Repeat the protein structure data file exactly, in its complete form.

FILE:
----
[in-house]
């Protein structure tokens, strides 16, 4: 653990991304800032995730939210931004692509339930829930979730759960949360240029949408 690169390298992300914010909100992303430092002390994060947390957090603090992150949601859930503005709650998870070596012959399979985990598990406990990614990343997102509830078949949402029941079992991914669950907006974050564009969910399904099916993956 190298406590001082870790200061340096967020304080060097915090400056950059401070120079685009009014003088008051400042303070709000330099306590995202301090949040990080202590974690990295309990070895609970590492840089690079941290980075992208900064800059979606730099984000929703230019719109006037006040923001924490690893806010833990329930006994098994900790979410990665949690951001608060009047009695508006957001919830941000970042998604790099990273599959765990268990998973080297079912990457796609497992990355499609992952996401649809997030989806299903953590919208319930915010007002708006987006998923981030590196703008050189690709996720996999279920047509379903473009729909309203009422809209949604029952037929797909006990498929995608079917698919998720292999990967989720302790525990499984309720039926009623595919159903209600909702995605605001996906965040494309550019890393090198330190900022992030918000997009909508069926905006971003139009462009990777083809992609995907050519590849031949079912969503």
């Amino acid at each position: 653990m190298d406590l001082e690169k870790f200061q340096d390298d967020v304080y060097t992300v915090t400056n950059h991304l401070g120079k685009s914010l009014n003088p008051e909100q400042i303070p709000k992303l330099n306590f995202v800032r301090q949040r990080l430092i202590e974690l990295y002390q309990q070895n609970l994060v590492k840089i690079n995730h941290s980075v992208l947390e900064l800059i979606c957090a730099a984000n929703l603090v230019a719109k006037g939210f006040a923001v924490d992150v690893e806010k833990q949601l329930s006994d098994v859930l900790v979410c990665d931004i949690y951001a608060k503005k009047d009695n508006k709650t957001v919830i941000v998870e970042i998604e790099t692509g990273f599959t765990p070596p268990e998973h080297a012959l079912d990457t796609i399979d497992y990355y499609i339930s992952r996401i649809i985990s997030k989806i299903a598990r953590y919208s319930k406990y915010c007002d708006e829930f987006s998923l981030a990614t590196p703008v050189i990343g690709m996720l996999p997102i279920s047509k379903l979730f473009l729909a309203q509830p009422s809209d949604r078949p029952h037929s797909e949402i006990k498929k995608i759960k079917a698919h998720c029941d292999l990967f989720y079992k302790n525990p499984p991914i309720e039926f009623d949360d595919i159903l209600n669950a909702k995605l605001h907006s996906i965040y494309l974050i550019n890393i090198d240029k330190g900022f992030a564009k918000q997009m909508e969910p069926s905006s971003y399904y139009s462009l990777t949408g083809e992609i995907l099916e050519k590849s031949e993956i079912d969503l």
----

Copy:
[in-house]
């Protein structure tokens, strides 16, 4: 653990991304800032995730939210931004692509339930829930979730759960949360240029949408 690169390298992300914010909100992303430092002390994060947390957090603090992150949601859930503005709650998870070596012959399979985990598990406990990614990343997102509830078949949402029941079992991914669950907006974050564009969910399904099916993956 190298406590001082870790200061340096967020304080060097915090400056950059401070120079685009009014003088008051400042303070709000330099306590995202301090949040990080202590974690990295309990070895609970590492840089690079941290980075992208900064800059979606730099984000929703230019719109006037006040923001924490690893806010833990329930006994098994900790979410990665949690951001608060009047009695508006957001919830941000970042998604790099990273599959765990268990998973080297079912990457796609497992990355499609992952996401649809997030989806299903953590919208319930915010007002708006987006998923981030590196703008050189690709996720996999279920047509379903473009729909309203009422809209949604029952037929797909006990498929995608079917698919998720292999990967989720302790525990499984309720039926009623595919159903209600909702995605605001996906965040494309550019890393090198330190900022992030918000997009909508069926905006971003139009462009990777083809992609995907050519590849031949079912969503």
């Amino acid at each position: 653990m190298d406590l001082e690169k870790f200061q340096d390298d967020v304080y060097t992300v915090t400056n950059h991304l401070g120079k685009s914010l009014n003088p008051e909100q400042i303070p709000k992303l330099n306590f995202v800032r301090q949040r990080l430092i202590e974690l990295y002390q309990q070895n609970l994060v590492k840089i690079n995730h941290s980075v992208l947390e900064l800059i979606c957090a730099a984000n929703l603090v230019a719109k006037g939210f006040a923001v924490d992150v690893e806010k833990q949601l329930s006994d098994v859930l900790v979410c990665d931004i949690y951001a608060k503005k009047d009695n508006k709650t957001v919830i941000v998870e970042i998604e790099t692509g990273f599959t765990p070596p268990e998973h080297a012959l079912d990457t796609i399979d497992y990355y499609i339930s992952r996401i649809i985990s997030k989806i299903a598990r953590y919208s319930k406990y915010c007002d708006e829930f987006s998923l981030a990614t590196p703008v050189i990343g690709m996720l996999p997102i279920s047509k379903l979730f473009l729909a309203q509830p009422s809209d949604r078949p029952h037929s797909e949402i006990k498929k995608i759960k079917a698919h998720c029941d292999l990967f989720y079992k302790n525990p499984p991914i309720e039926f009623d949360d595919i159903l209600n669950a909702k995605l605001h907006s996906i965040y494309l974050i550019n890393i090198d240029k330190g900022f992030a564009k918000q997009m909508e969910p069926s905006s971003y399904y139009s462009l990777t949408g083809e992609i995907l099916e050519k590849s031949e993956i079912d969503l």